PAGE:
Strangeworks, Inc. and the Strange Case of the Curley-Wurley Man
Ode to the Curly-Wurly Man
When I was a child, I loved the chewy chocolate bar called a Curly-Wurly (don’t think they’re available in the US). Don’t know why, really, as there were better ones: Snickers, Mars etc. The chewy, elastic consistency of the bar was annoying and really quite bad for your teeth: You took a bite, pulled it, twisted it a few times — like a crocodile with its prey — then, with an almighty yank, it came loose. The movement, and the action in general, was very quantum, very qubitty in its randomness, a candy superposition surprise of, though not quantum physics at his purest, the closest thing to it in the physical world.
All that reminds me, strangely — and a bad analogy, for sure — of something quite similar, a man with a ‘ley’ suffix to his surname, William Hurley, otherwise known as Whurley, also very quantum, very qubitty in his thinking, a man ahead of his time and with more ideas than probably 99.99% of people on the planet.
‘Quantum will only become useful through collaboration.’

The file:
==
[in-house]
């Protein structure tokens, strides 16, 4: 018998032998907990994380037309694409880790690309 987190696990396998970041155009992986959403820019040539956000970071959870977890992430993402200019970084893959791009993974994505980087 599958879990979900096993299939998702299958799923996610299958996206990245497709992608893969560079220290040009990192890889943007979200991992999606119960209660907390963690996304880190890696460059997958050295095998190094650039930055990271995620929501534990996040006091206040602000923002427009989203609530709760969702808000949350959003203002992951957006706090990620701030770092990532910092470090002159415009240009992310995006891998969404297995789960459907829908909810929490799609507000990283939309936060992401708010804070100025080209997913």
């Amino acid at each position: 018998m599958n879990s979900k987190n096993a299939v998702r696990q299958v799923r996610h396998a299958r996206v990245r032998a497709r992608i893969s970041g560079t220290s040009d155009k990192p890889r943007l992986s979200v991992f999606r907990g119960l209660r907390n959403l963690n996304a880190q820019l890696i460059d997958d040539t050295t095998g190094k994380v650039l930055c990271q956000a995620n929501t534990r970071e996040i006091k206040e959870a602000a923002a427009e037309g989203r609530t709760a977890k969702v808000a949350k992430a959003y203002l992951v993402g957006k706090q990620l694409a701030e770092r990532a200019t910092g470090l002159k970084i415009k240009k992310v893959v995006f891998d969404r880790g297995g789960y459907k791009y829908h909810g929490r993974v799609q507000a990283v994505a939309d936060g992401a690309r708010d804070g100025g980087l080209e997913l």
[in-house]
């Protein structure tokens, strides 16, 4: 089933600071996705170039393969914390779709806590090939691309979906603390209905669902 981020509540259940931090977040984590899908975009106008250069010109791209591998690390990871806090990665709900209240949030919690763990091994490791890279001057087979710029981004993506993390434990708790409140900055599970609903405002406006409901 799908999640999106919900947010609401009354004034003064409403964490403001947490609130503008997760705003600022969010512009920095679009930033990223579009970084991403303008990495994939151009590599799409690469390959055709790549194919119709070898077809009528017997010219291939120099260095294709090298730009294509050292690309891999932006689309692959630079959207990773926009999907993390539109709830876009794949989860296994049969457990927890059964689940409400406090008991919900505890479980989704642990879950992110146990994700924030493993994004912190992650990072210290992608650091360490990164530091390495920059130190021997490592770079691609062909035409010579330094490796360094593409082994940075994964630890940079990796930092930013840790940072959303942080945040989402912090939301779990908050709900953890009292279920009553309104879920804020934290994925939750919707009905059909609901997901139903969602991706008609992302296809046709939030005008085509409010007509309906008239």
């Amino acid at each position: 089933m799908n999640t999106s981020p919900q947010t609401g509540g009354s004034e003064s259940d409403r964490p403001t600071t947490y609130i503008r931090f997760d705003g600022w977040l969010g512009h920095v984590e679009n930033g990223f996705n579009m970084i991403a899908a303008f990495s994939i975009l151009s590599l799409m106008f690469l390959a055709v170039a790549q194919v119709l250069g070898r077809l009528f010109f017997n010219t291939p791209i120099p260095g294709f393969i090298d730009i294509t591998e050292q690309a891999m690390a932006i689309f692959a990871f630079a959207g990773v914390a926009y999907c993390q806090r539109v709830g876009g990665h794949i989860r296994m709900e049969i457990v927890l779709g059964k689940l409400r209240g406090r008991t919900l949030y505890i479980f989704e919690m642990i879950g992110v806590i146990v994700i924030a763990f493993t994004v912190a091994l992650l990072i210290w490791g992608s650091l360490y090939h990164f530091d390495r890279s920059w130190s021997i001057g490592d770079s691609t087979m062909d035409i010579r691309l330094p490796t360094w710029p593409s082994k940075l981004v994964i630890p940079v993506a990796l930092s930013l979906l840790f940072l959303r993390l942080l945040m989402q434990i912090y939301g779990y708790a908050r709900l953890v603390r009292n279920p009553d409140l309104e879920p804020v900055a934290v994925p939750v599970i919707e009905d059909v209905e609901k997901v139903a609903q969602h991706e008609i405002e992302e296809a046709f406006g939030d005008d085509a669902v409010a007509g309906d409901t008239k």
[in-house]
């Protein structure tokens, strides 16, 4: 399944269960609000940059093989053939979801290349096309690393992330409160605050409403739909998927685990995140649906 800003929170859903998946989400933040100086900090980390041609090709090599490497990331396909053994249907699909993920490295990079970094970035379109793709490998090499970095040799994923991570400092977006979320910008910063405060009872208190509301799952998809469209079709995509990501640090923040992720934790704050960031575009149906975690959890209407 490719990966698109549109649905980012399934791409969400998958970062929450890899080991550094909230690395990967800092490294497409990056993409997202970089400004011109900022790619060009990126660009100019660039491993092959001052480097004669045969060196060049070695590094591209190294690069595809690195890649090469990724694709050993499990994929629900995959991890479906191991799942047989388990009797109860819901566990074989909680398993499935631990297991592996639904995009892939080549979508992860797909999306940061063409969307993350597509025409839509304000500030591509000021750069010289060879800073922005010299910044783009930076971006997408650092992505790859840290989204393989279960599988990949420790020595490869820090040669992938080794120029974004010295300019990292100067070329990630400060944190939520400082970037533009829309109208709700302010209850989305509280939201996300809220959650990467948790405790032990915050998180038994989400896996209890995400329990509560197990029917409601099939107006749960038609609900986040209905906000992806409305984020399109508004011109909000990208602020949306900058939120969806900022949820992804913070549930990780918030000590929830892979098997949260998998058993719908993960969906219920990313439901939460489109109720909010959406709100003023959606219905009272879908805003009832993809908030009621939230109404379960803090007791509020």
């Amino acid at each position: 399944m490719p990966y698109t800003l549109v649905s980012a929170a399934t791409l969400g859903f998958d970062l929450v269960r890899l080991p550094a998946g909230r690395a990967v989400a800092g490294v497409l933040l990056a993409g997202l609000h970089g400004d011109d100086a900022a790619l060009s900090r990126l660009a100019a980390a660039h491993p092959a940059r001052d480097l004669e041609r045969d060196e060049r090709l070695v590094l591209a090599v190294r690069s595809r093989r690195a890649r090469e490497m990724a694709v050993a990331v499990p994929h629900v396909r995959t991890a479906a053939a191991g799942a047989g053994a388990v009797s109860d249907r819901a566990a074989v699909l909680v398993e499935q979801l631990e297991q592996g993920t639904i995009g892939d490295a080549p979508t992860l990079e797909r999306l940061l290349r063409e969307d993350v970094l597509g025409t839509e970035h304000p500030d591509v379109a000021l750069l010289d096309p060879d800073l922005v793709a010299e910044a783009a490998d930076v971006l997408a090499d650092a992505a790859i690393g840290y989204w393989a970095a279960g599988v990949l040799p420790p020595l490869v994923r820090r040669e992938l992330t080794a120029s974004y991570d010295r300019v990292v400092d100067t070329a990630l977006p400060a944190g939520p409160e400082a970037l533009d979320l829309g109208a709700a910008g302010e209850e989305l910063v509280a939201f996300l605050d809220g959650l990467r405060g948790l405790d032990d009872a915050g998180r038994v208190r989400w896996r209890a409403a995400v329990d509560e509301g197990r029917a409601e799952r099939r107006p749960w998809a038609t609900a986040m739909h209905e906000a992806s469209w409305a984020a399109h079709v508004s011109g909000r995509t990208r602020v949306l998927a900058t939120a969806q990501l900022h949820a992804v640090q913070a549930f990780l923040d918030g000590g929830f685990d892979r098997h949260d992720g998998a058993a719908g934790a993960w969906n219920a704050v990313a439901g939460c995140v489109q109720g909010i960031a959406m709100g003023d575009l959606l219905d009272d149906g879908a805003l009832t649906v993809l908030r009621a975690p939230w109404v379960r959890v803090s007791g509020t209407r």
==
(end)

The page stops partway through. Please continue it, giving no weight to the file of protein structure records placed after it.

Whurley, founder of the quantum computing (QC) Austin startup Strangeworks, Inc., has started more companies than I’ve had hot dinners, and is an entrepreneur (though maybe we shouldn’t call him that anymore) who breaks the boundaries of technological innovation all the time.
With no formal higher education after dropping out of junior college, he has been at the head of Chaotic Moon Studios, a mobile software design and development company, Honest Dollar, a financial technology firm and Equals, a global partnership organisation for gender equality in the digital age, respectively (which he still runs). His enthusiasm and ability to talk about complicated scientific topics in…